Karin Ensink*, Simon Chretien, Lina Normandin, Michael Begin, Deanne Daigle and Peter Fonagy Pages 300 - 314 ( 15 )
Background: There are significant gaps in our understanding of vulnerable and grandiose narcissism in adolescents and whether it is associated with psychosocial difficulties as well as risk factors such as child maltreatment.
Objective: The aim of this study was to examine vulnerable and grandiose narcissism in adolescents and young adults.
Method: 570 participants (ages 14-21) from the community completed an online survey. Vulnerable and grandiose narcissism were assessed with the Pathological Narcissism Inventory, while psycho-social difficulties were assessed with the Child Behaviour Checklist and maltreatment with the Childhood Experiences of Care and Abuse Questionnaire.
Results: Gender-specific age trends were identified, with narcissism appearing to decrease with age for females, while increasing for males into early adulthood. For females, vulnerable and grandiose narcissism was associated with maltreatment and partially mediated the relationship between abuse and neglect and internalizing and externalizing difficulties.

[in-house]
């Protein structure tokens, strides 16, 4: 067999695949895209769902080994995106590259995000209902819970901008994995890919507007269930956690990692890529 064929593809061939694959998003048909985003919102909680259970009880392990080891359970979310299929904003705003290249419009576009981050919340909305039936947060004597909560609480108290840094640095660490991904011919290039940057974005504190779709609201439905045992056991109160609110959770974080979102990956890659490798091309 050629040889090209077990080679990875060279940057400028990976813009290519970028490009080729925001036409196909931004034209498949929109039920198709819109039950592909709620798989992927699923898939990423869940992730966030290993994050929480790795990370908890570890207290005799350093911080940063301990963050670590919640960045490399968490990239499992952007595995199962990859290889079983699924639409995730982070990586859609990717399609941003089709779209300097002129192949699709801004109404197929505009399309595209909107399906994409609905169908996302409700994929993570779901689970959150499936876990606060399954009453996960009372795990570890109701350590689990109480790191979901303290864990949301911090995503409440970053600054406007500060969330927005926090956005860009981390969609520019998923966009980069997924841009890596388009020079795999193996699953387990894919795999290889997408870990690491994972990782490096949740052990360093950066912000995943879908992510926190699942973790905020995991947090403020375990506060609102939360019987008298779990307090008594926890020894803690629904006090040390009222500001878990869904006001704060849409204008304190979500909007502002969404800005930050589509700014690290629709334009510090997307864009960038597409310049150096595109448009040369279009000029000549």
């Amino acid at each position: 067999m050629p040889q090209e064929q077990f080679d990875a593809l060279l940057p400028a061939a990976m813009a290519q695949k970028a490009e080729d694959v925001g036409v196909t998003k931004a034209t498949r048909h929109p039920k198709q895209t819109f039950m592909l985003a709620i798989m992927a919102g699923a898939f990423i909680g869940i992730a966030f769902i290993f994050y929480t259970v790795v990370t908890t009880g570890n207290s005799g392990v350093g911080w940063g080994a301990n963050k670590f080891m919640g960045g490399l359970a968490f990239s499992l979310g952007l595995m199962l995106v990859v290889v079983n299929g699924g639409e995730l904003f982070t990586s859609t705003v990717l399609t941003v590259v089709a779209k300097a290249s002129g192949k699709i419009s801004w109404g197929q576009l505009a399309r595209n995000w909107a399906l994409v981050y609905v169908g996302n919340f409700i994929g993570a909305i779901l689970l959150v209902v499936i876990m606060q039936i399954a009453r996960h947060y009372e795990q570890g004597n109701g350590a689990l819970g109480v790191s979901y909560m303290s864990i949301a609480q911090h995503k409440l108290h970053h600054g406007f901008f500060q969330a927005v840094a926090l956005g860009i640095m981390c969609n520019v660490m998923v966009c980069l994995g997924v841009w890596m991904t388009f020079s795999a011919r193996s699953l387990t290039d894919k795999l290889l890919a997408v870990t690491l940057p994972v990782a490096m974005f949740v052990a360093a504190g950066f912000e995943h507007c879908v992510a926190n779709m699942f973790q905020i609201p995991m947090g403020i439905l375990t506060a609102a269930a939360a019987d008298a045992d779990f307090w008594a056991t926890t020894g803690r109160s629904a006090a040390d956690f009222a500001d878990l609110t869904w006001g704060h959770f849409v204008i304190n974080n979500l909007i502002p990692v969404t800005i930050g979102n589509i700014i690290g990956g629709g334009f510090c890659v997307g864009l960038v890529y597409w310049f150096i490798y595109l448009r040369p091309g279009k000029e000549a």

Conclusion: These findings underscore the importance of considering the relationship between childhood maltreatment experiences and suggest that the relationship between such experiences and adolescent psychosocial difficulties may be partially accounted for by the negative impact that maltreatment has on narcissism.
Narcissism, abuse, gender, internalizing, externalizing.
Universite Laval, Ecole de psychologie, Quebec (QC), Universite Laval, Ecole de psychologie, Quebec (QC), Universite Laval, Ecole de psychologie, Quebec (QC), Universite Laval, Ecole de psychologie, Quebec (QC), Universite Laval, Ecole de psychologie, Quebec (QC), University College London, Psychoanalysis Unit, Research Department of Clinical, Educational and Health Psychology, London